The State Where Gold Buys Groceries

04/20/2012 9:55 am EST


Andy Waldock

Founder, Commodity & Derivative Advisors

Controversial new legislation passed in Utah allows physical gold and silver to be used as payment for goods and services, writes Andy Waldock, who discusses the bill and its “game-changing” impact.

One hundred and fifty years ago, Congress passed the Legal Tender Act, authorizing the use of paper notes to pay government bills. This week, Utah Governor Gary Herbert signed into law House Bill 157, allowing gold and silver to be used as currency in place of increasingly worthless paper notes.

Several states have proposed similar bills, but Utah’s is the first to pass. The bill provides for transactions based on the weight of the metals to determine their value rather than face value. This allows the use of gold and silver bullion to be used as payment rather than the limited scope of federally minted precious metal coinage.

There are two distinctly separate issues at work here. The first is the Governor’s expression of his constituents’ voices. There is genuine concern that the easy money policies in place since September 11 which includes TARP, Quantitative Easing 1 and 2 (and possibly QE3), Operation Twist, and so forth, will seriously devalue the greenback’s worth.

This is not tin-foil hat, alarmist conjecture. US money supply has ballooned over the last ten years. Money supply, as defined by M1, which is currency plus demand deposits like checking and savings accounts, has mushroomed from $1.25 trillion in April 2002 to $2.22 trillion currently. That’s an increase of 77%. Furthermore, the Federal Reserve forecasts M1 to grow at a 17.4% rate over the next 12 months.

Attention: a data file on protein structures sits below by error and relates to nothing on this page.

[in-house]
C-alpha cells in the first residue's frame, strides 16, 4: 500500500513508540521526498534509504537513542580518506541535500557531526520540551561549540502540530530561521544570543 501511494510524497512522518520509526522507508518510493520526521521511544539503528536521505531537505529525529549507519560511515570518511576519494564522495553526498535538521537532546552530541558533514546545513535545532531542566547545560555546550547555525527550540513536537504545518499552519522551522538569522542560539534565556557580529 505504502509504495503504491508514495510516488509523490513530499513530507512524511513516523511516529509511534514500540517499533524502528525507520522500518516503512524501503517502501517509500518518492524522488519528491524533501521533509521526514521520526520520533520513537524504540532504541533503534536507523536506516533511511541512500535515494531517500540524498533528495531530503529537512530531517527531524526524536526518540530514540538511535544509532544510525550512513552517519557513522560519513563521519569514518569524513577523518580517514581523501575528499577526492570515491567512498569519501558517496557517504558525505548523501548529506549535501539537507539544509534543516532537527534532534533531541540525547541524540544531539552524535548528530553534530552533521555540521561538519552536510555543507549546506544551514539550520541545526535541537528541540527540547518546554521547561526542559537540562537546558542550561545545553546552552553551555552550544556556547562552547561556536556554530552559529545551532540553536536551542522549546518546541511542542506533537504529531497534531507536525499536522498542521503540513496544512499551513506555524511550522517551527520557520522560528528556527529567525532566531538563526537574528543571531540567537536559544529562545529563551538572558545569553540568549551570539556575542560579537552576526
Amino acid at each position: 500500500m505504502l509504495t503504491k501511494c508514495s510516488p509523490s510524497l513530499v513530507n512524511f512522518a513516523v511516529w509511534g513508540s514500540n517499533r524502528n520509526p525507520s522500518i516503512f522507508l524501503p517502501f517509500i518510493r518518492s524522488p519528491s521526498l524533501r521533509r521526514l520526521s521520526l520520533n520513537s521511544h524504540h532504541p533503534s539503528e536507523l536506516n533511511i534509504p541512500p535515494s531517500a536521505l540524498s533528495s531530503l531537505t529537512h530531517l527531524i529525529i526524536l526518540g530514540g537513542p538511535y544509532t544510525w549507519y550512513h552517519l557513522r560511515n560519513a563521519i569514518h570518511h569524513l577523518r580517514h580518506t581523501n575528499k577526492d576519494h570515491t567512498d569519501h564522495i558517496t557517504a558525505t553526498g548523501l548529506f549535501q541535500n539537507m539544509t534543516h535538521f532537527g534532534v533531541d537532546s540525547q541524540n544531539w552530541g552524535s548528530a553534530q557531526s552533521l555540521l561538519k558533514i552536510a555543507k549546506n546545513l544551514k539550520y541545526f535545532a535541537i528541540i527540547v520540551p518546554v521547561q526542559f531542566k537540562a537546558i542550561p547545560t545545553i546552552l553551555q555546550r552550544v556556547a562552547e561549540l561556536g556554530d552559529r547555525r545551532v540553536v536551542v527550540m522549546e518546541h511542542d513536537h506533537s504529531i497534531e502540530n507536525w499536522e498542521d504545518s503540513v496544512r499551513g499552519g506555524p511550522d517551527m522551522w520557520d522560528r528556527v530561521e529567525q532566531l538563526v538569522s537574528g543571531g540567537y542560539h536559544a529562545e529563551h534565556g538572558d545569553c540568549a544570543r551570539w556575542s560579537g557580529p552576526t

Theoretically, each new dollar printed is worth exponentially less than the one that preceded it. The dollars you hold in your pocket should be worth 77% less than the same dollars in your pocket ten years ago. Clearly, there is a dollar-devaluing argument to be made.

The second issue is the game-changing effect this will have on the physical gold and silver trade. This could truly be a watershed moment.

For example, let’s say you’ve been ahead of the game and began buying gold and silver years ago. Good for you! Generally, this meant buying metal from a coin dealer who charged you a premium above the spot market for your purchase, and then the government charged you sales tax on top of that merchant’s premium. The end result is that you’ve been overpaying to get in the market. Think of it as a front-end loaded mutual fund.

Now that you’re ready to get out, you find yourself offered below-market prices on your physical holdings, and due to your success, you’ll be issued a capital gains form to pay Uncle Sam his share. The end result is that being right about the market meant you had to pay up a total of four times.

Utah House Bill 157 will now treat precious metal transactions just like currency exchanges. In other words, if you ask for change for a $100, you’ll get the entire $100 back. You’ll be able to cash in your precious metal holdings for fair market prices, or simply use precious metals to make purchases, payments, or deposits. The law states that metals don’t have to be accepted, but if they are, it will be by weight of the metal and the market price for it.

Finally, the kicker, as I’ve read it, is Utah will offer a one-time tax credit to offset capital gains on any metal that is being exchanged for paper. The capital gains and tax reporting nature of getting out of your holdings will work like a currency exchange. This eliminates the physical “black market,” or shadow market, of physical transactions. This will avoid multiple calls while shopping transaction values and eliminate the tricky conversation of tax reporting issues.

Who would have thought that seldom mentioned Utah would be the pioneer of such forward thinking?

By Andy Waldock of Commodity & Derivative Advisors

Do you think more states will pass similar laws as US national debt increases and the value of the dollar declines? Share your thoughts in the comments section below.

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